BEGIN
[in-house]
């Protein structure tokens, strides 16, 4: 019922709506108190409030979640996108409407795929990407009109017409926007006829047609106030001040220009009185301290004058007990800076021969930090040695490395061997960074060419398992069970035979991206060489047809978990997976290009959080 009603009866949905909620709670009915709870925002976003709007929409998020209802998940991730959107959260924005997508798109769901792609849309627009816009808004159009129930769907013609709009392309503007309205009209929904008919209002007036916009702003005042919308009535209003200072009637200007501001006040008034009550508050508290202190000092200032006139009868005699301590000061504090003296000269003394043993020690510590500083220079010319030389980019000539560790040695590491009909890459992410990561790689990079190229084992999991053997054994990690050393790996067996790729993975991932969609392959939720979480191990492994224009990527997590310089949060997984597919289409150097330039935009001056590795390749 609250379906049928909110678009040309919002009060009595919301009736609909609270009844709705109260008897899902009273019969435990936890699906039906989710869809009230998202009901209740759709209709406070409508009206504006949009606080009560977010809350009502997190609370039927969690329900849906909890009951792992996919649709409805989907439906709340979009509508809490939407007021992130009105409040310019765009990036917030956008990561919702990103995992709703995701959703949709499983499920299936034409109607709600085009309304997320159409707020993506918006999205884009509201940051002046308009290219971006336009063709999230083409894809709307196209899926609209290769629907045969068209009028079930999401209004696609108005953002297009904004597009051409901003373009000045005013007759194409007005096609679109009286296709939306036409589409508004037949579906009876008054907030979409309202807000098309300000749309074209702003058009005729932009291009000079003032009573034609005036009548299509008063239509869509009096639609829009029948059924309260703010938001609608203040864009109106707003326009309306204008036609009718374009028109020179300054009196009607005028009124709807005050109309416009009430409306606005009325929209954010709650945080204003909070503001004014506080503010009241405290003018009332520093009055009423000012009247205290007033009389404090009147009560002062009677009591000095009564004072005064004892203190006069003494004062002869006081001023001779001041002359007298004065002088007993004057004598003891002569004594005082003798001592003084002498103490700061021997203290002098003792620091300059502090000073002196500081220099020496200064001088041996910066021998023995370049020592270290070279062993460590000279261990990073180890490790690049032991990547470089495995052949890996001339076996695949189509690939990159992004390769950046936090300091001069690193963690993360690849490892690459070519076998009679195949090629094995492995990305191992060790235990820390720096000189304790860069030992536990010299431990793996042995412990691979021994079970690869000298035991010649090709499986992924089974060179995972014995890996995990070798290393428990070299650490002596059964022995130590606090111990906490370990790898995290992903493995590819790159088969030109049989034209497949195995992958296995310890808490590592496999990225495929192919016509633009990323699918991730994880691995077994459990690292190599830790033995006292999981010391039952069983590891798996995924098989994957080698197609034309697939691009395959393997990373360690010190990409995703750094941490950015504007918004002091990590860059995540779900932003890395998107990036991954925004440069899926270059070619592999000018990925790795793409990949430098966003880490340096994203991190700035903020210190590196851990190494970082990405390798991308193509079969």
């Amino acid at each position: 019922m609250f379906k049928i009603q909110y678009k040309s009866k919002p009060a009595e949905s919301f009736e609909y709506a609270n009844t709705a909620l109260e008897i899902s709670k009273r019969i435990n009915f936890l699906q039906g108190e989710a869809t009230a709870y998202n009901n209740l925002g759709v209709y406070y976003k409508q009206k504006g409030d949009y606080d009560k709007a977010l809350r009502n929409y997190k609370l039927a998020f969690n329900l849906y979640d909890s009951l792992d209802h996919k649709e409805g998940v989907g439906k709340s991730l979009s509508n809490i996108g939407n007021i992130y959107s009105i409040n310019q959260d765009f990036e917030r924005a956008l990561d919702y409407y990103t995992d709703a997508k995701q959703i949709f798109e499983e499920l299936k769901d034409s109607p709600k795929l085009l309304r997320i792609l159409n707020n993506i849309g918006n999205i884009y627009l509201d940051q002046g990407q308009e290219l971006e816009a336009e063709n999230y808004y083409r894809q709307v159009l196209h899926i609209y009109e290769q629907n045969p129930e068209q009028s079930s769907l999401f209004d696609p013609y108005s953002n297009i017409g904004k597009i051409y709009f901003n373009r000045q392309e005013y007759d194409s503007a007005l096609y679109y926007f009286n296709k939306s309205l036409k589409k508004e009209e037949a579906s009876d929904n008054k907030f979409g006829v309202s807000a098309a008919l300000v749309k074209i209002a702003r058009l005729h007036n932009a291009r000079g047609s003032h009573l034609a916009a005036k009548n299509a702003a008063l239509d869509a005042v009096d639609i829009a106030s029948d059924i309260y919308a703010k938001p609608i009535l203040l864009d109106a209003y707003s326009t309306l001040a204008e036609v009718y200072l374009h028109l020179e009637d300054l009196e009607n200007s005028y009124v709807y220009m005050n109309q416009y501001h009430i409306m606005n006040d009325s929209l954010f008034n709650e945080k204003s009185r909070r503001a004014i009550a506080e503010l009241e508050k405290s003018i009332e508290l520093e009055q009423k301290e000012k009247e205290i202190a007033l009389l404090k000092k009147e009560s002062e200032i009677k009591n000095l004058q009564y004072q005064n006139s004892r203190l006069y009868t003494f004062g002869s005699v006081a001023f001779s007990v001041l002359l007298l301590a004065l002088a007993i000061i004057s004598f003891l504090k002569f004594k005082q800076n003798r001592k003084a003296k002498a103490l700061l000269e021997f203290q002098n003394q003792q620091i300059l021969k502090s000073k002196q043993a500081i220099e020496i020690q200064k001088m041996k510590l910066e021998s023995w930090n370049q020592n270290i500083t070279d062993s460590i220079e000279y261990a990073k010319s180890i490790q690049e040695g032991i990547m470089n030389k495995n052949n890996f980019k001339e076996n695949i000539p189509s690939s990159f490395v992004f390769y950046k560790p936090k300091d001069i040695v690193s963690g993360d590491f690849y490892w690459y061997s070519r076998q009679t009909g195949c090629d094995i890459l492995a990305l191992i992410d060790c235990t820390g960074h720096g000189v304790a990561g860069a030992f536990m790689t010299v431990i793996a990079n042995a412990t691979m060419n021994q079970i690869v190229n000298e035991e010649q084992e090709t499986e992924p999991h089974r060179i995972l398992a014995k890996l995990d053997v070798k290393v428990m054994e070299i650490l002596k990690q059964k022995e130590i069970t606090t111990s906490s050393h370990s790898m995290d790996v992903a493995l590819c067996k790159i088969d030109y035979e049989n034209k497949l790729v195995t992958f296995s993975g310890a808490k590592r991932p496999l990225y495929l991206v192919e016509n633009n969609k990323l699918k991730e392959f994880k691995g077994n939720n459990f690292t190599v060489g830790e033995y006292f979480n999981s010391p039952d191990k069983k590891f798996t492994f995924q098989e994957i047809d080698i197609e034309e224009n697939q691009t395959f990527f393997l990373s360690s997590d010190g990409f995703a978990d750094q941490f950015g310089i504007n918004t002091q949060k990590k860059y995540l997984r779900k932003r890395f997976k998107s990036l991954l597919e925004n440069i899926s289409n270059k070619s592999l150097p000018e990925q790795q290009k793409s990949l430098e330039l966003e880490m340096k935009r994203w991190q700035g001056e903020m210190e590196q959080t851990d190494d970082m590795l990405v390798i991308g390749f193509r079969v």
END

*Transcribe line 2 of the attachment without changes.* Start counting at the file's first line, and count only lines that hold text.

């Protein structure tokens, strides 16, 4: 019922709506108190409030979640996108409407795929990407009109017409926007006829047609106030001040220009009185301290004058007990800076021969930090040695490395061997960074060419398992069970035979991206060489047809978990997976290009959080 009603009866949905909620709670009915709870925002976003709007929409998020209802998940991730959107959260924005997508798109769901792609849309627009816009808004159009129930769907013609709009392309503007309205009209929904008919209002007036916009702003005042919308009535209003200072009637200007501001006040008034009550508050508290202190000092200032006139009868005699301590000061504090003296000269003394043993020690510590500083220079010319030389980019000539560790040695590491009909890459992410990561790689990079190229084992999991053997054994990690050393790996067996790729993975991932969609392959939720979480191990492994224009990527997590310089949060997984597919289409150097330039935009001056590795390749 609250379906049928909110678009040309919002009060009595919301009736609909609270009844709705109260008897899902009273019969435990936890699906039906989710869809009230998202009901209740759709209709406070409508009206504006949009606080009560977010809350009502997190609370039927969690329900849906909890009951792992996919649709409805989907439906709340979009509508809490939407007021992130009105409040310019765009990036917030956008990561919702990103995992709703995701959703949709499983499920299936034409109607709600085009309304997320159409707020993506918006999205884009509201940051002046308009290219971006336009063709999230083409894809709307196209899926609209290769629907045969068209009028079930999401209004696609108005953002297009904004597009051409901003373009000045005013007759194409007005096609679109009286296709939306036409589409508004037949579906009876008054907030979409309202807000098309300000749309074209702003058009005729932009291009000079003032009573034609005036009548299509008063239509869509009096639609829009029948059924309260703010938001609608203040864009109106707003326009309306204008036609009718374009028109020179300054009196009607005028009124709807005050109309416009009430409306606005009325929209954010709650945080204003909070503001004014506080503010009241405290003018009332520093009055009423000012009247205290007033009389404090009147009560002062009677009591000095009564004072005064004892203190006069003494004062002869006081001023001779001041002359007298004065002088007993004057004598003891002569004594005082003798001592003084002498103490700061021997203290002098003792620091300059502090000073002196500081220099020496200064001088041996910066021998023995370049020592270290070279062993460590000279261990990073180890490790690049032991990547470089495995052949890996001339076996695949189509690939990159992004390769950046936090300091001069690193963690993360690849490892690459070519076998009679195949090629094995492995990305191992060790235990820390720096000189304790860069030992536990010299431990793996042995412990691979021994079970690869000298035991010649090709499986992924089974060179995972014995890996995990070798290393428990070299650490002596059964022995130590606090111990906490370990790898995290992903493995590819790159088969030109049989034209497949195995992958296995310890808490590592496999990225495929192919016509633009990323699918991730994880691995077994459990690292190599830790033995006292999981010391039952069983590891798996995924098989994957080698197609034309697939691009395959393997990373360690010190990409995703750094941490950015504007918004002091990590860059995540779900932003890395998107990036991954925004440069899926270059070619592999000018990925790795793409990949430098966003880490340096994203991190700035903020210190590196851990190494970082990405390798991308193509079969």